"Yanko was in great trouble meantime. In his country you get an old man for an ambassador in marriage affairs. He did not know how to proceed. However, one day in the midst of sheep in a field (he was now Swaffer's under-shepherd with Foster) he took off his hat to the father and declared himself humbly. 'I daresay she's fool enough to marry you,' was all Foster said. 'And then,' he used to relate, 'he puts his hat on his head, looks black at me as if he wanted to cut my throat, whistles the dog, and off he goes, leaving me to do the work.' The Fosters, of course, didn't like to lose the wages the girl earned: Lily used to give all her money to her mother. But there was in Foster a very genuine aversion to that match. He contended that the fellow was very good with sheep, but was not fit for any girl to marry. For one thing, he used to go along the hedges muttering to himself like a dam' fool; and then, these foreigners behave very queerly to women sometimes. And perhaps he would want to carry her off somewhere - or run off himself. It was not safe. He preached it to his daughter that the fellow might ill-use her in some way. She made no answer. It was, they said in the village, as if the man had done something to her. People discussed the matter. It was quite an excitement, and the two went on 'walking out' together in the face of opposition. Then something unexpected happened.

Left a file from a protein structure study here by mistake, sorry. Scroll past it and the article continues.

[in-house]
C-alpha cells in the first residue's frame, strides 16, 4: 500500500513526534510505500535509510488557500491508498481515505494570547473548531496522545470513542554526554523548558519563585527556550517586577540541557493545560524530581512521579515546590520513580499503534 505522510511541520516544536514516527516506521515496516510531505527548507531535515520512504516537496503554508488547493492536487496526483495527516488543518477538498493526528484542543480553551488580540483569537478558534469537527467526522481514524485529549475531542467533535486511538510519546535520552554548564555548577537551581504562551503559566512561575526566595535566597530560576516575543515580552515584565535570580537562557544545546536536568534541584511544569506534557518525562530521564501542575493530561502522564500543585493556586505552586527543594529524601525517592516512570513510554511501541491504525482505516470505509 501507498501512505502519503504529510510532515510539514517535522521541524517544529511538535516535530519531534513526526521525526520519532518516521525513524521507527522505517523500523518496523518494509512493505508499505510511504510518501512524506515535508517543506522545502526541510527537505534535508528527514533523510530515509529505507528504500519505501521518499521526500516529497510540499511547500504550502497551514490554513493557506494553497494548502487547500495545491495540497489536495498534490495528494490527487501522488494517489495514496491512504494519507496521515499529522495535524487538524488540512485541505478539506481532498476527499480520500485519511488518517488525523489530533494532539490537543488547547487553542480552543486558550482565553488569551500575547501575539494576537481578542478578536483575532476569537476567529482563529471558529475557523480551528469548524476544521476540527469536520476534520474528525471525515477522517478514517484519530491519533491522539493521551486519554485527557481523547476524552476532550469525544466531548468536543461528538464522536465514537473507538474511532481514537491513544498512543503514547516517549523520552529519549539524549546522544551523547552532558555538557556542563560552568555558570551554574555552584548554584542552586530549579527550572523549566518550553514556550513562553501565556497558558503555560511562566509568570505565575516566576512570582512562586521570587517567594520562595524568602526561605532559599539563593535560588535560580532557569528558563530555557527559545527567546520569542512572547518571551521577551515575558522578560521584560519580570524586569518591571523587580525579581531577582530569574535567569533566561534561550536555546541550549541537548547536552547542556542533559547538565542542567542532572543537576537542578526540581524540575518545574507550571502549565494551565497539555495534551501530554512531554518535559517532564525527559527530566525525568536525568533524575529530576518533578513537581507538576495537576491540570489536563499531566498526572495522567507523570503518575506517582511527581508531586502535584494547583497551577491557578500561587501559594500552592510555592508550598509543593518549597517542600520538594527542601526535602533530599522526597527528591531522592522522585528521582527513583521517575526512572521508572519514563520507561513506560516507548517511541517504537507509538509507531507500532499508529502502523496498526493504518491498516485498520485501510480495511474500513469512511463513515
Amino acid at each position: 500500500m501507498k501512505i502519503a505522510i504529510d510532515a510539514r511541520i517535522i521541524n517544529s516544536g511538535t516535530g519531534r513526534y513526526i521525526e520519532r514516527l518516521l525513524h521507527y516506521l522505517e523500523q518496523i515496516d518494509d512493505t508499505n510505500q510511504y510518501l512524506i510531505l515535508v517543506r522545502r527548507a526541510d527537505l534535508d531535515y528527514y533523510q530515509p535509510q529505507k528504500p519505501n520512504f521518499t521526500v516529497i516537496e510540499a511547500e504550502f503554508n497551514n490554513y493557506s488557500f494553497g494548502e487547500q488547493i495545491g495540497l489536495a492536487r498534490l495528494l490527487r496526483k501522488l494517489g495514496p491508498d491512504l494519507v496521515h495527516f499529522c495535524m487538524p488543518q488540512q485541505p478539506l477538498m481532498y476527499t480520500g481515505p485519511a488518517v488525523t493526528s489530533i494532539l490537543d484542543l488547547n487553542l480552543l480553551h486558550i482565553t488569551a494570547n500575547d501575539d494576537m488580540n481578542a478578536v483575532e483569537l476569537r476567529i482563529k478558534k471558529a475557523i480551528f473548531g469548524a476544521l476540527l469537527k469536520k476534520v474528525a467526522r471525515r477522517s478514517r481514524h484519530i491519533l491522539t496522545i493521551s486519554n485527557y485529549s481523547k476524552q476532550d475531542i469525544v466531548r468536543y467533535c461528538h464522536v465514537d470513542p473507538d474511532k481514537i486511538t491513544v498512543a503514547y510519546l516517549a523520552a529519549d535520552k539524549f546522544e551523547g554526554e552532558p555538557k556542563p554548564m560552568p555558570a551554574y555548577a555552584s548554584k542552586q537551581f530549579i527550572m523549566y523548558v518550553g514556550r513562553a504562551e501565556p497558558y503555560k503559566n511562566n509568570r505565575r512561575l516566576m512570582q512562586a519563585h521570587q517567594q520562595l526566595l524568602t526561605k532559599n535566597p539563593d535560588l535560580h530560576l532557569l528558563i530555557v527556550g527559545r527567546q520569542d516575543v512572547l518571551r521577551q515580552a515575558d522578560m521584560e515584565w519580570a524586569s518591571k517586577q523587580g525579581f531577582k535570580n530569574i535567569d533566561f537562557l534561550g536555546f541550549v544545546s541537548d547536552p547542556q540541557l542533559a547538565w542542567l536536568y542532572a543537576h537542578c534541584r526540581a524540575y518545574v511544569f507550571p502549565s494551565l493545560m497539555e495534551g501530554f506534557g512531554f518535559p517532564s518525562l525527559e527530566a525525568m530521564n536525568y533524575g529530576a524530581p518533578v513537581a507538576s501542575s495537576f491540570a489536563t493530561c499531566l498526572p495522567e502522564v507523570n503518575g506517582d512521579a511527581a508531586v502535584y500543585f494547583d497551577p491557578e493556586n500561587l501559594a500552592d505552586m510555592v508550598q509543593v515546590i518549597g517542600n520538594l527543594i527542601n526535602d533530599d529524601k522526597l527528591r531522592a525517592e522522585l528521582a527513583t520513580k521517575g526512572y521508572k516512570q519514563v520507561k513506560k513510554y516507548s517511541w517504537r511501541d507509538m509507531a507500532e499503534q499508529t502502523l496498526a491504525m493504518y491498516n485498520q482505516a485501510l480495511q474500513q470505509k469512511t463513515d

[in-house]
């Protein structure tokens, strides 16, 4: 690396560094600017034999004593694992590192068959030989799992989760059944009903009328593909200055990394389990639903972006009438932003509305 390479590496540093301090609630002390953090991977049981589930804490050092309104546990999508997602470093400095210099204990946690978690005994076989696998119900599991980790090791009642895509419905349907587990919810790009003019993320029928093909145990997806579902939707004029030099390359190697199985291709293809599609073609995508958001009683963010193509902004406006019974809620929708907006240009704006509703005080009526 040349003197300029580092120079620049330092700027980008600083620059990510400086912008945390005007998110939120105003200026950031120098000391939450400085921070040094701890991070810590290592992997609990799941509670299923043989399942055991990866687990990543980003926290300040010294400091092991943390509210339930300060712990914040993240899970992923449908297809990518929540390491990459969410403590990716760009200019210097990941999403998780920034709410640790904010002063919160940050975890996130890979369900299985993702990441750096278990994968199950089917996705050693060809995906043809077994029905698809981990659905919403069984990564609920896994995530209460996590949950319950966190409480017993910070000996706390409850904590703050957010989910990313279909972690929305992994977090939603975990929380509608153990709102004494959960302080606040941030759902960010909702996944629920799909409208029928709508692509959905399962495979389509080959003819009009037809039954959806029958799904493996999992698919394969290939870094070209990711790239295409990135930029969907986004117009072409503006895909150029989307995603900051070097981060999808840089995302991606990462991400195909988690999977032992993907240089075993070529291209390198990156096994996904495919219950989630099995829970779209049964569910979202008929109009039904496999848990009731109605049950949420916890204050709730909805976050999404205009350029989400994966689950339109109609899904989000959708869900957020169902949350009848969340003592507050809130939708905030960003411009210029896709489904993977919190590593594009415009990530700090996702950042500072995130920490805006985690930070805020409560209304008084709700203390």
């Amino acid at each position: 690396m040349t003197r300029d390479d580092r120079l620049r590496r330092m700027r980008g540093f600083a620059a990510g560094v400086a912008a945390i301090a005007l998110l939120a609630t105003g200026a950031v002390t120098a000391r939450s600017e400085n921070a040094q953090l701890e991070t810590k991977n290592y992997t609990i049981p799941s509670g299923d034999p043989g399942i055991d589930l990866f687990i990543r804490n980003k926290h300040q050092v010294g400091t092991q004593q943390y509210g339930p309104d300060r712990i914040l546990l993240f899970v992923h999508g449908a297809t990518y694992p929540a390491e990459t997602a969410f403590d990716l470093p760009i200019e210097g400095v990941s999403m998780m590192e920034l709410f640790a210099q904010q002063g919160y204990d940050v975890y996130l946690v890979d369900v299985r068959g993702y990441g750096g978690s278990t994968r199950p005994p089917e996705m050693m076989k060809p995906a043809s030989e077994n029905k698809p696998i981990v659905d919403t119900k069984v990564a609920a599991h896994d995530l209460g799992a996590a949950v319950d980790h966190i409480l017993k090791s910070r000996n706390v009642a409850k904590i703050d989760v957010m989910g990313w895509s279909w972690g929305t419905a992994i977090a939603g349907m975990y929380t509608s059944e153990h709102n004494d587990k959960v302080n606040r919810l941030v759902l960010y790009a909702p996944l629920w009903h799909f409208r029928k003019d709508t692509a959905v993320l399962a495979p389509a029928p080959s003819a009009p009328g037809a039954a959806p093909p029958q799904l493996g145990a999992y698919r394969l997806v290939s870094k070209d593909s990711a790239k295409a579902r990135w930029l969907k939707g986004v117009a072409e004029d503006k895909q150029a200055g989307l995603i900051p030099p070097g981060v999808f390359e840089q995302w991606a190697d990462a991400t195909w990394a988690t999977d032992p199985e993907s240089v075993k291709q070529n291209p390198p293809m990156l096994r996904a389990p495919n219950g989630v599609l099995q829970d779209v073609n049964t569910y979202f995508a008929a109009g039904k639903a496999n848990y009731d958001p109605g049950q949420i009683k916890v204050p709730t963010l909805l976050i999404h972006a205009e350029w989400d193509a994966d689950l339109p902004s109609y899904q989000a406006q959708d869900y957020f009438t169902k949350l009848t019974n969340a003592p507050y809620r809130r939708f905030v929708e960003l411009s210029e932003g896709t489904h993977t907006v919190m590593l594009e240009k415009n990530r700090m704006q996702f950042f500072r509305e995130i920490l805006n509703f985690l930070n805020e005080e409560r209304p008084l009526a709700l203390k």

"I don't know whether old Swaffer ever understood how much he was regarded in the light of a father by his foreign retainer. Anyway the relation was curiously feudal. So when Yanko asked formally for an interview - 'and the Miss too' (he called the severe, deaf Miss Swaffer simply Miss) - it was to obtain their permission to marry. Swaffer heard him unmoved, dismissed him by a nod, and then shouted the intelligence into Miss Swaffer's best ear. She showed no surprise, and only remarked grimly, in a veiled blank voice, 'He certainly won't get any other girl to marry him.'